Start Steady…

…Finish Strong! This has been a mantra I’ve lived by since the days of running marathons in the early 90s, to helping get my kids ready for Army and Navy boot camps.  As each was getting mentally and physically ready to attend their respective basic training, I would repeat the phrase over and over especially on our training runs.  Now it holds a place on my triathlon jersey as a constant motivator to keep improving as a triathlete.  It is in this context the mantra was recently put to the test and got me thinking about its relevance in a broader leadership setting. Start Steady ~ In the local sprint triathlon earlier this month, I was even more committed to a steady start in the swim as I have ever been. It was not about talent, rather finding a pace that was in keeping with this being a sprint, but not...
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You Don't Know SWOT!

Of the many lessons I’ve learned throughout my career, one that has generated sustainable success is the effective use of the SWOT Analysis.  For those readers who are not familiar with the SWOT Analysis, it is a flexible tool that helps the leader identify internal S trengths and W eaknesses as well as external O pportunities and T hreats (hence the acronym).  It can be used to assess individual circumstances and/or organizational situations with a very straightforward process.  The challenges for both frequent SWOT users or those leaders just getting started with the tool is that most fail to realize the full value of the SWOT process.  Most only realize half the value by ignoring the most effective part of the tool! In a traditional SWOT Analysis, the leader creates four lists containing the collective insights on the internal Strengths (list #1) and Weaknesses (list #2) along with the external Opportunities...
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Change the Narrative...

…Change the Culture! I recently attended a lecture that carried the above title and was intrigued by the ensuing discussion around how effective communications can literally change the course of an organization based on the narrative used to inspire it.  In my mind, effective communication is the number one leadership challenge in business (for-profit and non-profit) today supported by an abundance of real-world examples, surveys and professional articles.  Most surveys I’ve read on this topic not only identify the issue, but also identify leadership’s own poor attempts to improve communications within their organizations.  It is this challenge to improve what is a well-known issue that highlights this leadership discussion. Effective communication is defined as the ability of the sender and the receiver to understand the message in the same context.  This implies using clarity in the message itself, choosing the most effective and efficient media to transmit the message and using...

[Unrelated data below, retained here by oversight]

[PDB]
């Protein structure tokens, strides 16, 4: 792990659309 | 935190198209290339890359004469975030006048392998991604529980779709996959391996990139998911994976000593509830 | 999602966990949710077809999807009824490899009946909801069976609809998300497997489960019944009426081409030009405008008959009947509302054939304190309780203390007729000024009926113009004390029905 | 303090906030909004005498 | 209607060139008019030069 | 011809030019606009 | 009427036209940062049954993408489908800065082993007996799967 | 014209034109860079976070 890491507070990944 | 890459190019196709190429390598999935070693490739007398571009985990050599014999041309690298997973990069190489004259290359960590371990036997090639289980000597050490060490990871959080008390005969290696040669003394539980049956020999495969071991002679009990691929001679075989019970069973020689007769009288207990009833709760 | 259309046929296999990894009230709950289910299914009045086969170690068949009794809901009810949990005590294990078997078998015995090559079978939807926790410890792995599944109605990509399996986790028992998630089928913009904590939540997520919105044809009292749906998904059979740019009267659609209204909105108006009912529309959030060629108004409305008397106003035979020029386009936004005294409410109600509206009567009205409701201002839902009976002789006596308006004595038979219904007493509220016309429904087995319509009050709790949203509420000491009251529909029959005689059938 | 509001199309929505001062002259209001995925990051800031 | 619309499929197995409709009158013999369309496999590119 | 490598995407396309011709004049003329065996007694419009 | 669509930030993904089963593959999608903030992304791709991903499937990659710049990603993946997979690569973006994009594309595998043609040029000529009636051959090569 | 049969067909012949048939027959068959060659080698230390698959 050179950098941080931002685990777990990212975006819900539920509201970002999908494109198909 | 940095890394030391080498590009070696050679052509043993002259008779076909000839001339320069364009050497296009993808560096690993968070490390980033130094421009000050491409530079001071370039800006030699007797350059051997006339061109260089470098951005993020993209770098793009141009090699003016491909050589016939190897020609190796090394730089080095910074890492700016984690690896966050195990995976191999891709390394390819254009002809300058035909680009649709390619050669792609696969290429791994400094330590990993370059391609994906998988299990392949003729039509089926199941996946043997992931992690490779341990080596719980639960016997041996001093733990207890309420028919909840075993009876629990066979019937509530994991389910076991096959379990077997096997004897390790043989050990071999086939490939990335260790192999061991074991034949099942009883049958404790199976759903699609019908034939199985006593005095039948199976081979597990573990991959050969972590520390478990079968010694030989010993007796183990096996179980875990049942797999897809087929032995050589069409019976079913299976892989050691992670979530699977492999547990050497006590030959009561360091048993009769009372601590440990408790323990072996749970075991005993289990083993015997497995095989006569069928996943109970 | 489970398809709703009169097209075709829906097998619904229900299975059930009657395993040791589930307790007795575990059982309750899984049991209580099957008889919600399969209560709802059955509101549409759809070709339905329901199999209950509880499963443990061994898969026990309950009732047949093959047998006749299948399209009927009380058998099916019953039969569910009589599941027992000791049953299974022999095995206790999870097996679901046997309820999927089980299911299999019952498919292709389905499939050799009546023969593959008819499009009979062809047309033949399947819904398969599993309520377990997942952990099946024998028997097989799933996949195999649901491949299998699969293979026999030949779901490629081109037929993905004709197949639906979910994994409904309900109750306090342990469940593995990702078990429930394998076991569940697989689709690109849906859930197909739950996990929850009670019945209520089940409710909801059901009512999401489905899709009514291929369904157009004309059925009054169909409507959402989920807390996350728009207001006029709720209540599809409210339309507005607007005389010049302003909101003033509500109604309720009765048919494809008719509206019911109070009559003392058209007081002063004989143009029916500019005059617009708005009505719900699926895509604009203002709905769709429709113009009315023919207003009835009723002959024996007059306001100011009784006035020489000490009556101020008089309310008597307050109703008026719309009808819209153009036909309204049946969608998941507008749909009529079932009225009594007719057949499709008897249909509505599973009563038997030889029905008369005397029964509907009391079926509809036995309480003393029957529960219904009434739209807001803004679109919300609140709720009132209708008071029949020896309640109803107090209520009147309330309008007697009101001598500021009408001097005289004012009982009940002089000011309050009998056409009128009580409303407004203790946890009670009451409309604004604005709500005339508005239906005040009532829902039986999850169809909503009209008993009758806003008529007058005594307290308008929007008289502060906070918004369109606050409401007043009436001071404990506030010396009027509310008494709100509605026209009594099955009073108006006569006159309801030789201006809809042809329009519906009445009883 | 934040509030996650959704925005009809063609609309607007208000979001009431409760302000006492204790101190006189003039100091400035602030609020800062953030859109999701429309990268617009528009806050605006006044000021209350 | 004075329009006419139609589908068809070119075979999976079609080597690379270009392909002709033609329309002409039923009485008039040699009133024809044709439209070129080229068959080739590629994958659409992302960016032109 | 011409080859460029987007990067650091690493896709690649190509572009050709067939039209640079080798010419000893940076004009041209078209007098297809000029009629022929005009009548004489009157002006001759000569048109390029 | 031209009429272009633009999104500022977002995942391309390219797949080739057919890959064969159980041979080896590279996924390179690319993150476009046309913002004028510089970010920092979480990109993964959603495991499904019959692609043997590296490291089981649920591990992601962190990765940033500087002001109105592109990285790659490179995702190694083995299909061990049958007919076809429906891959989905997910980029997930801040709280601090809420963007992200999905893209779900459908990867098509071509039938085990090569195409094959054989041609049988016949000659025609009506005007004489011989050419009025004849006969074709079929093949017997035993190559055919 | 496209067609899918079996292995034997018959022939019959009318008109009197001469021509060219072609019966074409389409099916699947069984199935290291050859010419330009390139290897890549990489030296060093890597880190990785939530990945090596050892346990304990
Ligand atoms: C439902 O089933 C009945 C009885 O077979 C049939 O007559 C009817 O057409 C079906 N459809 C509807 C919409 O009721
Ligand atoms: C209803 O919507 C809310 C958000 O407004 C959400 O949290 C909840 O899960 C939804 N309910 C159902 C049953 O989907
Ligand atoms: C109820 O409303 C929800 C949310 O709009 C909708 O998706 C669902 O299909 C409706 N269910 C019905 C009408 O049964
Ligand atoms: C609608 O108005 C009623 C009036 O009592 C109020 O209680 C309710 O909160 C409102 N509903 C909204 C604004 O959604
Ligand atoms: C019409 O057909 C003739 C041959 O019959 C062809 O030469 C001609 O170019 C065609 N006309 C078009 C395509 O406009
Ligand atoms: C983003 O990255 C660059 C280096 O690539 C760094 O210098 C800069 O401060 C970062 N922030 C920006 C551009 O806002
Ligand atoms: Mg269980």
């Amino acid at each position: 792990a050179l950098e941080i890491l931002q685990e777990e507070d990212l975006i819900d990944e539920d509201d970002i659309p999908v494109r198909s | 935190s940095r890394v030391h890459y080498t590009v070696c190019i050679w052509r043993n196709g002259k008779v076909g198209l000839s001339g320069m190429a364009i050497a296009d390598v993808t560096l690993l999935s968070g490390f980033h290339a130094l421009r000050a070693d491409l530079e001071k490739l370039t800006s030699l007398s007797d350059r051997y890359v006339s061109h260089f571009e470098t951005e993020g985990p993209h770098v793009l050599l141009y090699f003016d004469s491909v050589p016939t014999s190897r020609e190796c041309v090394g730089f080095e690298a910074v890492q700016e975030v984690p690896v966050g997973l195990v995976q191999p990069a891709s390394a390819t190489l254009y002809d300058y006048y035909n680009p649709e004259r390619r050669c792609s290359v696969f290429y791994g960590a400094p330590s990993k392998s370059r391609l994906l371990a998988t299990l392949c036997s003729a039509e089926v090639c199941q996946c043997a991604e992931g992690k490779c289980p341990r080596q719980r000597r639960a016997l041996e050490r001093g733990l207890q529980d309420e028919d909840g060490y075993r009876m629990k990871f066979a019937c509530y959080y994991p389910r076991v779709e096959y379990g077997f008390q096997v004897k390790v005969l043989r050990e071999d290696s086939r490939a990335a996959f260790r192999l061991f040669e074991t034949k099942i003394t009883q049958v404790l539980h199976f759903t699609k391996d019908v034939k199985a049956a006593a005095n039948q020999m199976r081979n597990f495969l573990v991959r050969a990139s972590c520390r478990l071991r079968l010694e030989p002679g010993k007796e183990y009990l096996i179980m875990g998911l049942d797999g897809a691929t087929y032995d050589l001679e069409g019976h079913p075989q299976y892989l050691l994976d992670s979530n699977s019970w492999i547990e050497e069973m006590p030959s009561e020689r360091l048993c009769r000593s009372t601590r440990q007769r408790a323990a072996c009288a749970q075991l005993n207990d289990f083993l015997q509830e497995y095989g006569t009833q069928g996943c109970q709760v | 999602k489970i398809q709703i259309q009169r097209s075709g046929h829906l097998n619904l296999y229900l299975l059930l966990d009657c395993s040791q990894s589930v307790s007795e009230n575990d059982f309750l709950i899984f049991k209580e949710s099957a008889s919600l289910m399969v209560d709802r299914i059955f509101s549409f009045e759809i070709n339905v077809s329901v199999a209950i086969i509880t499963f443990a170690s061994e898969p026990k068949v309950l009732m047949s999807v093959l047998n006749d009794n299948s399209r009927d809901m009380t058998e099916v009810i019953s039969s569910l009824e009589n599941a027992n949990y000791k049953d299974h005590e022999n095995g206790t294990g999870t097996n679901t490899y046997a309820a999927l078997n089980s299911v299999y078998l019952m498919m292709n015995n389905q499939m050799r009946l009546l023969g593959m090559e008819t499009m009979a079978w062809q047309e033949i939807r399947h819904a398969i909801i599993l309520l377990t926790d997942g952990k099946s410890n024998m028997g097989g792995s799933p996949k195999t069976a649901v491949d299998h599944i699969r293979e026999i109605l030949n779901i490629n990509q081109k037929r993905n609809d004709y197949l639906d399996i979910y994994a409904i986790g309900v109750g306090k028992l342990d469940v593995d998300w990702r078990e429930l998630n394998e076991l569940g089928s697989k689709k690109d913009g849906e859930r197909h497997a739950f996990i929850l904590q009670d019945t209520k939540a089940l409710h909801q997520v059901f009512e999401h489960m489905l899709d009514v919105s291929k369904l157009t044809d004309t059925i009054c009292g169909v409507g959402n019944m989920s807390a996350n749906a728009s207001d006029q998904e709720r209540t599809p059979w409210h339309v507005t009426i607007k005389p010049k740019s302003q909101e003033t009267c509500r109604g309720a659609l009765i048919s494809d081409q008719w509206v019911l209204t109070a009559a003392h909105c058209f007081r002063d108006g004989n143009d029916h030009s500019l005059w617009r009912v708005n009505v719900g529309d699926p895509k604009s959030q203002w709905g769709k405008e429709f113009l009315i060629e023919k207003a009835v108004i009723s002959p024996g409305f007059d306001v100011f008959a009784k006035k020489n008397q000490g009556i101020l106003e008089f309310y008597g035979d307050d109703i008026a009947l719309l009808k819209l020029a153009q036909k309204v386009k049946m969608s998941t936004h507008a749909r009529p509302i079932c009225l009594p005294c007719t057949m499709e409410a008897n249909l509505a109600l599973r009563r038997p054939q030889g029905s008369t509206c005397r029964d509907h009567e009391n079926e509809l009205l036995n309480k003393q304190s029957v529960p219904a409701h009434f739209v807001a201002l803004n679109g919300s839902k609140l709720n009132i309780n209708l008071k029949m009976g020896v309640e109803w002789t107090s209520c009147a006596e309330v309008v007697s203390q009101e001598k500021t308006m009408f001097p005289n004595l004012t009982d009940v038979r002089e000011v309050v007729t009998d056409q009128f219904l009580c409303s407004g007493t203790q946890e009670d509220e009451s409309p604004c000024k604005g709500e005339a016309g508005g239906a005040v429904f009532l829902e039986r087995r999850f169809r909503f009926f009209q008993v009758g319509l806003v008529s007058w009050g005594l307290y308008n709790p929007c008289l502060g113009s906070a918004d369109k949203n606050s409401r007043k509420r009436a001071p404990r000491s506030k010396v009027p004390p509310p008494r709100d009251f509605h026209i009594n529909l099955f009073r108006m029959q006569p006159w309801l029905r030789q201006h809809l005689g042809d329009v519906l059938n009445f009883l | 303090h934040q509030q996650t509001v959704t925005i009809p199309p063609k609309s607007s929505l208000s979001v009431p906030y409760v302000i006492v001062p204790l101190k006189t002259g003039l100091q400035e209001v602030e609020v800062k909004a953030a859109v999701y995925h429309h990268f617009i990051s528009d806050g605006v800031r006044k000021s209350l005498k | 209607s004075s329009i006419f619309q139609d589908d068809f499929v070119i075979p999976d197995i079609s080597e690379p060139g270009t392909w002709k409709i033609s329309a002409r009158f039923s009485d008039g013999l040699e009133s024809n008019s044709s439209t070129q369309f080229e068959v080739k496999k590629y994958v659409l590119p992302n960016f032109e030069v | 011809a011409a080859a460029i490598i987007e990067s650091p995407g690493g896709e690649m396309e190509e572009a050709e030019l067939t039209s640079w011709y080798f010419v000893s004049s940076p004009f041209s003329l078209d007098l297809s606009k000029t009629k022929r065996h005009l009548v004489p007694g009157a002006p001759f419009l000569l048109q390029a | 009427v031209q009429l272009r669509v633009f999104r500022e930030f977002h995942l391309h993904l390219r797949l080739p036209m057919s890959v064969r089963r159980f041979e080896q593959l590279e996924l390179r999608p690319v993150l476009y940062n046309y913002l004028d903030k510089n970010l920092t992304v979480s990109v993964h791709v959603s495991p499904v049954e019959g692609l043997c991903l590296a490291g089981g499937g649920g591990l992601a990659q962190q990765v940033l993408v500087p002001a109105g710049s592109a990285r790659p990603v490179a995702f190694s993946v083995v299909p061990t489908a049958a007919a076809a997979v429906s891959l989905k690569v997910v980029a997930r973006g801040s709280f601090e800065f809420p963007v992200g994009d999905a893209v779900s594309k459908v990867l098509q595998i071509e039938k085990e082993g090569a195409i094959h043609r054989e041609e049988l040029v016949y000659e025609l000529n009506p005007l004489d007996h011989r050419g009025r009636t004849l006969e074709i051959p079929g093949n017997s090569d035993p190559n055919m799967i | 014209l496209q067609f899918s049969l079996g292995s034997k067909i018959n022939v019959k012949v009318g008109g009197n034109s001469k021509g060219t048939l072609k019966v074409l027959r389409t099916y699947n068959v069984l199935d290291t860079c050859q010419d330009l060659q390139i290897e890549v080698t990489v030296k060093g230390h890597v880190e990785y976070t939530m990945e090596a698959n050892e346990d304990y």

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“Excellence drives Mediocre People away…

…just as Mediocrity drives the Superstars away” One of the greatest challenges any leader will face is putting the right team together and positioning them to excel and achieve desired results!  This is true of businesses large and small, for-profit or non-profit, public or private sector.  What I love about the title quote from Jim Hunter’s book, “ The World’s Most Powerful Leadership Principle ” is the simple truth it represents for leaders to invest in fielding the right team to realize the Vision, execute the Strategy by achieving their Goals leading to the aforementioned Desired Results.  However, what is frustrating is how many leaders are not addressing the mediocrity and lamenting the inevitable departure of their best team members.  Let’s break down the two issues and address what leaders can do with each one. Excellence drives mediocre people away ~ Of course the first challenge to this issue is defining...
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Your ‘Yes’ means nothing…

…if you can’t say ‘No’ It seems the hardest thing to do in business these days is to say ‘No’ to someone else.  We can think of plenty of times we regret saying ‘Yes’ when we knew damn well it was going to mess up our current priorities, or worse, put us in a position to be less effective than we are capable of.  Let me just put it out there now; ‘No’ is a legitimate response in any business if it is, in fact, the appropriate response for the situation.  While most would agree to this fact intellectually, the majority still struggle with actually doing so!  Why is that? As a business leader, part of the art of the profession is making effective knowledge-based decisions.  A crucial ingredient to this decision-making process is listening to insights from those who work for you; including insights that may disagree with your own...
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125 Hits
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